The Silence

Earl Shaffer

In 1948, a combat veteran named Earl Schaffer set out to “walk off the war” and hiked the entire Appalachian Trail (from Georgia to Maine), becoming the first thru-hiker on record. Since then, hundreds of combat veterans (recently aided by the Warrior Hike “Walk off the War” Program) have hit the trail as they try to decompress from their wartime experiences and come to terms with civilian life. For many, one of the things they struggle with is post-traumatic stress syndrome (PTSD), which effects at least 7.7 million American Adults, 31% of Vietnam Vets, and 20% of Vets from the Wars in Iraq and Afghanistan.

Shady at the top with both arms raised in celebration!

On October 4, 2013, I celebrated the completion of my Appalachian Trail thru-hike with my fellow thru-hikers and trail family. Zach “Shady” Adamson, a fellow thru-hiker and a United States Iraqi Freedom and Operation Enduring Freedom War Veteran was one of the friends celebrating with me. It had become apparent to me as we hiked together that Shady had left the war, but that the war hadn’t left him. Like many combat veterans I’ve known, Shady didn’t sleep well, had vivid flashbacks (more back story here), and seemed to be suffering from PTSD. I saw that he was struggling, and I tried to help but I didn’t really know how. I hoped that maybe my dad, a Vietnam combat vet, would know how to help, but I didn’t get the chance to introduce them to each other. That afternoon as we parted ways at the summit of Katahdin none of those struggles were evident. He was on top of the world, full of hugs and smiles, and celebrating just as much (if not more) than the rest of us.

On January 9, 2014, just 3 months after completing his thru-hike of the Appalachian Trail and less than a year after completing his military service, Zach “Shady” Adamson committed suicide (his obituary). The hearts of all of the people that he had even known collectively broke. We learned in the harshest possible way that sometimes it takes more than walking 2200 miles to “walk off the war.” As I struggled to wrap my head around Shady’s suicide, I learned that  22 veterans a day commit suicide and “the number of male veterans under the age of 30 who commit suicide jumped by 44 percent between 2009 and 2011.” Holy sh**!

On March 21, 2014, what would have been Shady’s 25th birthday, there was no mention of the War in Afghanistan in the news. The media silence about the war that started in 2001 may, in part, be because of the changing demographics of our military force, the nature of modern warfare, and the nature of it’s casualities. “As of December 2008, more than 4,200 troops have been killed and over 30,800 have returned from a combat zone with visible wounds” and “an estimated 25-40 percent have less visible wounds—psychological and neurological injuries associated with Post Traumatic Stress Disorder (PTSD) or Traumatic Brain Injury (TBI).” What was perhaps the most disturbing thing that I learned about our modern wars is that “since 2009, more soldiers have died from suicide than combat.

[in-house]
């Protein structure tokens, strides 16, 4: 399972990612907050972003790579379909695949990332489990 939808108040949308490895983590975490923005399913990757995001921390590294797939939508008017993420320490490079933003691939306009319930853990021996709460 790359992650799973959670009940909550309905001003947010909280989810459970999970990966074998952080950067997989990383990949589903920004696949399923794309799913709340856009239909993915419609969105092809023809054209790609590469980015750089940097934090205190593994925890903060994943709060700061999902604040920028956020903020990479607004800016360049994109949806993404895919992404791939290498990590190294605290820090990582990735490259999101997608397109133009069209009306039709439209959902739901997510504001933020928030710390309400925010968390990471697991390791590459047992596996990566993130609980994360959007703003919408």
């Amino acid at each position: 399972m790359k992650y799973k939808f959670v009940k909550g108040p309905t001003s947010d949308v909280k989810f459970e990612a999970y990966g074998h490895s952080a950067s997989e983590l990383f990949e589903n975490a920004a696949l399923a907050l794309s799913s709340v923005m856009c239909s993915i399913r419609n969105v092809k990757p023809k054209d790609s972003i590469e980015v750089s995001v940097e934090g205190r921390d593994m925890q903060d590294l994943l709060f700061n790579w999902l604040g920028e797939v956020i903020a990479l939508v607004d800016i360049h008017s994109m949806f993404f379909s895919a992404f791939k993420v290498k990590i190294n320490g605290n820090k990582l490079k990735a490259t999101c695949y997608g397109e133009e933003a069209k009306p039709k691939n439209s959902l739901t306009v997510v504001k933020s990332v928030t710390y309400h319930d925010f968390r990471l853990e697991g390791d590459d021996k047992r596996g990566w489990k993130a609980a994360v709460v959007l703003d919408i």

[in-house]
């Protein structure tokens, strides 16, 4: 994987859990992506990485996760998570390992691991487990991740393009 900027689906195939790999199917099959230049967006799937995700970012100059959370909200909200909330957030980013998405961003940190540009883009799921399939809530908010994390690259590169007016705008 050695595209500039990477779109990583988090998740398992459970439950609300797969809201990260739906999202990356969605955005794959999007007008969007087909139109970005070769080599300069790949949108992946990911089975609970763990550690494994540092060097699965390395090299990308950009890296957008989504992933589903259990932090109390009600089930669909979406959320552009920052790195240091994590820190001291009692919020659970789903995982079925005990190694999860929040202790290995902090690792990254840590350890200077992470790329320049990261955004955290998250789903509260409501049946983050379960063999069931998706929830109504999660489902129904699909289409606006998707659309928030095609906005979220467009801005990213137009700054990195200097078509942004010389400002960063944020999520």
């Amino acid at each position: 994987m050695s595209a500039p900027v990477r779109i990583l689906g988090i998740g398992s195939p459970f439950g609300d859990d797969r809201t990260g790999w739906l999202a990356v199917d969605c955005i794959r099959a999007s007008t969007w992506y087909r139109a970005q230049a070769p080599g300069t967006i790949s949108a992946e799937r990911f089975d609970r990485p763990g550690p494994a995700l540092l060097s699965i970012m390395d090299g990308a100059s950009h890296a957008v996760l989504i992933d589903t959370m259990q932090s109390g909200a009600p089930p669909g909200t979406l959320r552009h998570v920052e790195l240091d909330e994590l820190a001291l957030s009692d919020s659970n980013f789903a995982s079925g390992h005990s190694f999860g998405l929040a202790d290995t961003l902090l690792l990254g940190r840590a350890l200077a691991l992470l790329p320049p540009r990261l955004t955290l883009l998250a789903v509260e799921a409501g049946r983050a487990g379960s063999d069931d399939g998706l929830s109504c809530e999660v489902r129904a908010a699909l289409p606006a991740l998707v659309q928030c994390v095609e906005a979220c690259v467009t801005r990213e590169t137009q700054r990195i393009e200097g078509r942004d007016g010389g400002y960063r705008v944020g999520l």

A silent war, with invisible wounds, and a higher death-toll from suicide than from combat… I just couldn’t make sense of it all. As I tried and failed to put my thoughts in order, I started doing something that I hadn’t done since high school. I started writing poetry and came up with these verses before finally putting my laptop away for the night:

There are heroes that walk among us
Carrying burdens we cannot see
Silently we thank them
Using words they cannot hear

They’ve seen the horrors for us
They shield us from the pain
They are our strength, our soldiers
They will never be the same.

There are heroes that walk among us
They look like you and me
But inside they’re empty, hollow
Shells of who they used to be.

Silently we love them
Deafened by their pain
In silence they can’t hear us
And peace they cannot claim

The silence it surrounds them
Yet silent we remain.
But our silence is betrayal
Our silence is our shame.

There are heroes that walk among us
carrying burdens we cannot see.
Let’s break the cage of silence
And talk about PTSD.

It is a silent killer
Our heroes are its prey
It seeks the strong amongst us
And whittles them away.

It hits our soldiers hardest
Though others aren’t immune
Survival shouldn’t be a crime
It shouldn’t be their doom.